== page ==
Mixing is taking the individual elements that were recorded as separate tracks in the workstation or on tape and adjusting their levels and tones to create the right balance. Remember when I mentioned that, without separate mics (and their resulting tracks), the drums might overpower the vocals? That’s a balance issue, and mixing allows you to prevent or correct that.

With mixing, you can ensure that certain tracks aren’t overbearing or piercing or, at the other end of the spectrum, too soft and buried by the other elements. You also apply EQ, compression, editing, and effects if they are needed or desired.

Once the mixing is complete for a track, the engineer saves a “mixdown” of the song, which is turned into an album in the next stage: mastering.

Mastering

Like the mixing process, the mastering process involves finding balance. However, instead of balancing elements within a song, you’re balancing the different songs into a cohesive album. This involves:

  • Balancing the level and tonal settings (EQ) of the songs
  • Controlling the dynamic range (how loud and quiet each section is) for the right musical blend of variety and power
  • Editing the “tops and tails”—the beginning and ending of each song—and the gaps to create a compelling sequence
  • Fixing any outstanding problems from the mix, if possible
  • Protecting your content by including PQ information, UPC/EAN codes, ISRCs, and CD Text
  • Creating finished files that are ready for manufacturing and/or distribution

Mastering is an important part of the process that many artists overlook or undervalue. It’s more than just cranking up the volume, which is what many artists request. It requires a big picture approach and an eye for detail. Without both efforts, the finished album isn’t… well, it isn’t finished.

With today’s technology, it is becoming increasingly easy to record and mix in your bedroom or home studio. While this can be a viable option (which I will elaborate on in a future article), I honestly recommend hiring a professional audio engineer for your recording project. In addition to having the gear and software, a good engineer and studio will have proper room acoustics, training, experience, and an ear for what they do. Those valuable tools aren’t acquired easily, nor are they sold on store shelves.




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The Struggle Against Obsession

The Struggle Against Obsession

By NationWide Source - Estimated reading time: 8 minutes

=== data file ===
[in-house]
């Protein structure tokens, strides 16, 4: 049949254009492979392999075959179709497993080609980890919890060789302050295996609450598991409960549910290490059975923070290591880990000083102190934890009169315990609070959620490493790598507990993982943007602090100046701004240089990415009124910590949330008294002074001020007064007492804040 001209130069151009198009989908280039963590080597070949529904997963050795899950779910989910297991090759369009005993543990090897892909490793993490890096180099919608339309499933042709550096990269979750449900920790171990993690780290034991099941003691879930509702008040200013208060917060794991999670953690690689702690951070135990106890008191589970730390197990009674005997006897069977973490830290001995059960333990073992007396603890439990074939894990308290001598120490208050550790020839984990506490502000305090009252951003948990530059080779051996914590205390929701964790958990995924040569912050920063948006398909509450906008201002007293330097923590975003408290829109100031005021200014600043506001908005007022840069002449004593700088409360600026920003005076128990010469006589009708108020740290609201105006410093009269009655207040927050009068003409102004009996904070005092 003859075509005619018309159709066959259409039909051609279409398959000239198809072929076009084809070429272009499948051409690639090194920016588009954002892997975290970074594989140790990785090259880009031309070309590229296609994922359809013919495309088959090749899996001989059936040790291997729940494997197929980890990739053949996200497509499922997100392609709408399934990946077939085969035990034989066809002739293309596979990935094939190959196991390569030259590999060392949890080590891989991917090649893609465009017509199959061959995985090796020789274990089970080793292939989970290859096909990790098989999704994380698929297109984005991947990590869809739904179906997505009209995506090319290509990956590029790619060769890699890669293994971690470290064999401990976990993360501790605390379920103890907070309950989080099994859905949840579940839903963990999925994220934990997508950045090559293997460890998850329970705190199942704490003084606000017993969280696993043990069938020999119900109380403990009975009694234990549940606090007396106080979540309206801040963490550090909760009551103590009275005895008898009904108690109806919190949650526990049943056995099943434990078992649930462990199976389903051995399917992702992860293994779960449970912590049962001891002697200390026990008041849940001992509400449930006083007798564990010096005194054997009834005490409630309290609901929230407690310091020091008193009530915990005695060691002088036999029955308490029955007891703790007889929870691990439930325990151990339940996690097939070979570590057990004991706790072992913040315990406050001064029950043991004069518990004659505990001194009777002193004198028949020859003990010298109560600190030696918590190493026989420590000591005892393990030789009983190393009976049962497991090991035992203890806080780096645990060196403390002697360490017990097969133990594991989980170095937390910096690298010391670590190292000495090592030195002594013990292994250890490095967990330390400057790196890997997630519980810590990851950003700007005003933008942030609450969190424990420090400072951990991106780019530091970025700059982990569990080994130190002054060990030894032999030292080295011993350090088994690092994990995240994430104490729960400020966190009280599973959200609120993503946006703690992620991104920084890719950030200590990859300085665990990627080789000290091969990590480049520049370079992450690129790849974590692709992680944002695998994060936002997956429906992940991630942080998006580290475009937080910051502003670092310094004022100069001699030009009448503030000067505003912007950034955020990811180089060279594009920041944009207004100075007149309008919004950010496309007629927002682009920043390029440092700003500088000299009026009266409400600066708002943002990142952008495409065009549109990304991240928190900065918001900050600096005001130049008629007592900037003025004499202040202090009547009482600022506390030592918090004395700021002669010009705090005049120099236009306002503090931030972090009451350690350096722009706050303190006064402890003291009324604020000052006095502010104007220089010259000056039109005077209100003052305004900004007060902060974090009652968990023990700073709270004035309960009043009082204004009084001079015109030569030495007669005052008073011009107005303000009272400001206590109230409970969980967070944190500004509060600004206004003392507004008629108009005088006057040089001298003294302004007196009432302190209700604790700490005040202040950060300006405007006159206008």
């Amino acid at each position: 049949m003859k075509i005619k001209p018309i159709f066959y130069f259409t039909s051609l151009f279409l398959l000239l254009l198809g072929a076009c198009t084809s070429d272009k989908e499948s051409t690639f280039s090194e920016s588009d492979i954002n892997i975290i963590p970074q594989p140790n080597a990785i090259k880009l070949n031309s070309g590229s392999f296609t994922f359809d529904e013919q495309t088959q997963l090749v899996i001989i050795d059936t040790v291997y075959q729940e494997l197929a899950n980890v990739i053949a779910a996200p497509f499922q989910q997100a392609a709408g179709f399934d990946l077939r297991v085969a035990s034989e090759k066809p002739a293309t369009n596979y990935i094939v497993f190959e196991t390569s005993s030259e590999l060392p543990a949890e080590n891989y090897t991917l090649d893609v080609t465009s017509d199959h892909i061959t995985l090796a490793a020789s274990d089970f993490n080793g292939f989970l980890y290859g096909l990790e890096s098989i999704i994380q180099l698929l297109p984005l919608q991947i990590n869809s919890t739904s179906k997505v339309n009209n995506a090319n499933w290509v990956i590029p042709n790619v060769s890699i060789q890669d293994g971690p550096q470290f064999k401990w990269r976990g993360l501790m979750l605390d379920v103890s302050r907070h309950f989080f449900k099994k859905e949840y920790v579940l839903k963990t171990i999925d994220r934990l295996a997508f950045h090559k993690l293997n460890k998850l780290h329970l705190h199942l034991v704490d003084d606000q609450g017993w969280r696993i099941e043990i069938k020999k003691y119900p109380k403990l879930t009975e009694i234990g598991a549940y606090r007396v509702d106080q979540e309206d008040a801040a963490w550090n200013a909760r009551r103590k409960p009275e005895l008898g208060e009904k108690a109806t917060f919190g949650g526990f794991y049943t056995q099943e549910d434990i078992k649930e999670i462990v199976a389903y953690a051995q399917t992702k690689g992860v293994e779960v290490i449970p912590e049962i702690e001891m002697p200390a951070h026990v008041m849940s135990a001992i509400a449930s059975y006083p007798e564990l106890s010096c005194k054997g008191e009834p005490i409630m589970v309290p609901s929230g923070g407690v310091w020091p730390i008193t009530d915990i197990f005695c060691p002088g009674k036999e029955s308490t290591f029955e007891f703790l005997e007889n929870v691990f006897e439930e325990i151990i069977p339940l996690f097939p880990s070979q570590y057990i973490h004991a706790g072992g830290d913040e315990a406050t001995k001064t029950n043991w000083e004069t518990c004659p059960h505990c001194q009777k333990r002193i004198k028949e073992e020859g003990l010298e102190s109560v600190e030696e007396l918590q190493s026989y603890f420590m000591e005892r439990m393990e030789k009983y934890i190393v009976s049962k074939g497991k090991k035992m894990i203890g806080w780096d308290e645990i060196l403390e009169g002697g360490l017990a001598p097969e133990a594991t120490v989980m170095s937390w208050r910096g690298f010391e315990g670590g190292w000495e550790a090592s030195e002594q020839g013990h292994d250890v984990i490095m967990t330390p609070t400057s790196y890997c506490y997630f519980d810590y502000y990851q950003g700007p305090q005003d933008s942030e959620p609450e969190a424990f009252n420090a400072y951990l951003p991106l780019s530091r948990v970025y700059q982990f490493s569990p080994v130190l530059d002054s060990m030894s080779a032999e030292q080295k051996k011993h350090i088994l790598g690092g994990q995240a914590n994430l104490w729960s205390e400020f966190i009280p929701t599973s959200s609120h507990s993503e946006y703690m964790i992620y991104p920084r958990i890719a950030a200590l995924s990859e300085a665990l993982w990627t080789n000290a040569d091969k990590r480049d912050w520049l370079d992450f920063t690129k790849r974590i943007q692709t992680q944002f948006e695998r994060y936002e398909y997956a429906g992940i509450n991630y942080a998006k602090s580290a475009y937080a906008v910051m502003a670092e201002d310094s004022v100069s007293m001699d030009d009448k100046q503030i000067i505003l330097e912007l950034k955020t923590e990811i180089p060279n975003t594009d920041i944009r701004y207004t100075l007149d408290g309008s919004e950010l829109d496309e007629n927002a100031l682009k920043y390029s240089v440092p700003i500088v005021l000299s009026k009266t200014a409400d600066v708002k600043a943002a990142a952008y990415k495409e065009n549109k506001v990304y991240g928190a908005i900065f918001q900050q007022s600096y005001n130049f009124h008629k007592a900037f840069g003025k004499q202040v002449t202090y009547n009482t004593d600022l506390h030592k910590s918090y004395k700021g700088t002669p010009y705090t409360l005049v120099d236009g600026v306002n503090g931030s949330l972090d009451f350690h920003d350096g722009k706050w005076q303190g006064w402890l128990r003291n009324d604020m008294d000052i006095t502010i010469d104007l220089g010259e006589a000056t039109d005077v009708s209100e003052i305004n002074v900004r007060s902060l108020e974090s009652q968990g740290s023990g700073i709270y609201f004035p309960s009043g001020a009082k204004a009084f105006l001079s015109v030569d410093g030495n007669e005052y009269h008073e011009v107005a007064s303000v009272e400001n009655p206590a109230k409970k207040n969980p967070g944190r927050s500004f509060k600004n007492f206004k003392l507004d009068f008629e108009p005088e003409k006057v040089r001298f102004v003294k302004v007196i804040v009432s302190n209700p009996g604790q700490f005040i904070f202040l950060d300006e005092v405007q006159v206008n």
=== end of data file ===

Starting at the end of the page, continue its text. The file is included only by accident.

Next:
The cursor sits there, flashing impatiently, daring me to fill the page with words that mean something. I have a vague concept in my head, but it shifts when I try to see it more clearly.

I start writing and get a few lines down, then backspace to delete them. They weren’t quite right. I repeat this process a few more times. Nine, to be exact.

I drum my fingers against the desk again, frustrated. I’m tempted to move on to another topic, or to stop trying for the day. This is what I do. I write. So why is it such a struggle today?

Because I’m obsessing over it. I’m so focused on finding the best way to start the article and the most logical way to lay it out and the ideal story to include that I’m not making any progress. I’m getting in my way and preventing myself from accomplishing the task at hand. It’s frustrating. Moreover, it’s difficult to overcome.

But it’s not impossible to overcome. I just have to stop obsessing on getting it right the first time and let the thoughts flow. I can go back and rewrite it later, as long as I have something to work with. If I keep obsessing, I won’t have anything to rewrite.

The cursor still flashes.

I sigh and slowly start typing the thoughts floating in my head, praying something coherent forms.

I don’t delete this time.

The Creative’s Struggle

I can confidently state that I’m not the only person who has experienced writer’s block. I think that, at some point in their life, every person has struggled to find the right words.

Nor is this struggle—this obsession with perfection that prevents progress—unique to writing.

I’ve seen it in musicians.

Yes, in the more obvious instances, with songwriting. The songwriter languishes, much as I do, over how to best express the thoughts in his head, and he struggles with fitting the words into a melody. He has notebooks full of nearly complete songs, each abandoned in a moment of frustration and shelved for a later date. Over the years, he has completed a few songs, but most wait, unfinished.

I’ve seen it in other ways, too.

I hear musicians talk about their recording process. They work hard for years, saving up money from gigs to pay for THE BEST studio, producer, and audio engineer. They spend a small fortune—enough to buy a house, in some places—on the recording process, and then they sell their music for $10 a CD, or $.99 per song. If their recording costs were $50,000, they’ll need to sell 5000 CDs to break even on recording alone. It’s not an impossible number of sales, but it is a big goal.

Now, their music sounds wonderful… but I can’t help but wonder what would have happened if they hadn’t obsessed so much over the quality of the recording and had released music over those years, instead of waiting. Would more-frequent releases have kept their fans interested? Would creating a recording budget based on the size of their fan base and anticipated sales have turned out better for them than setting the budget according to their dreams? Would investing less in the process up front result in bigger returns on each investment, allowing them to work their way up the quality chain over time? I’m not suggesting that they record it on their phone in the garage to save a few bucks. But… surely there is a better way.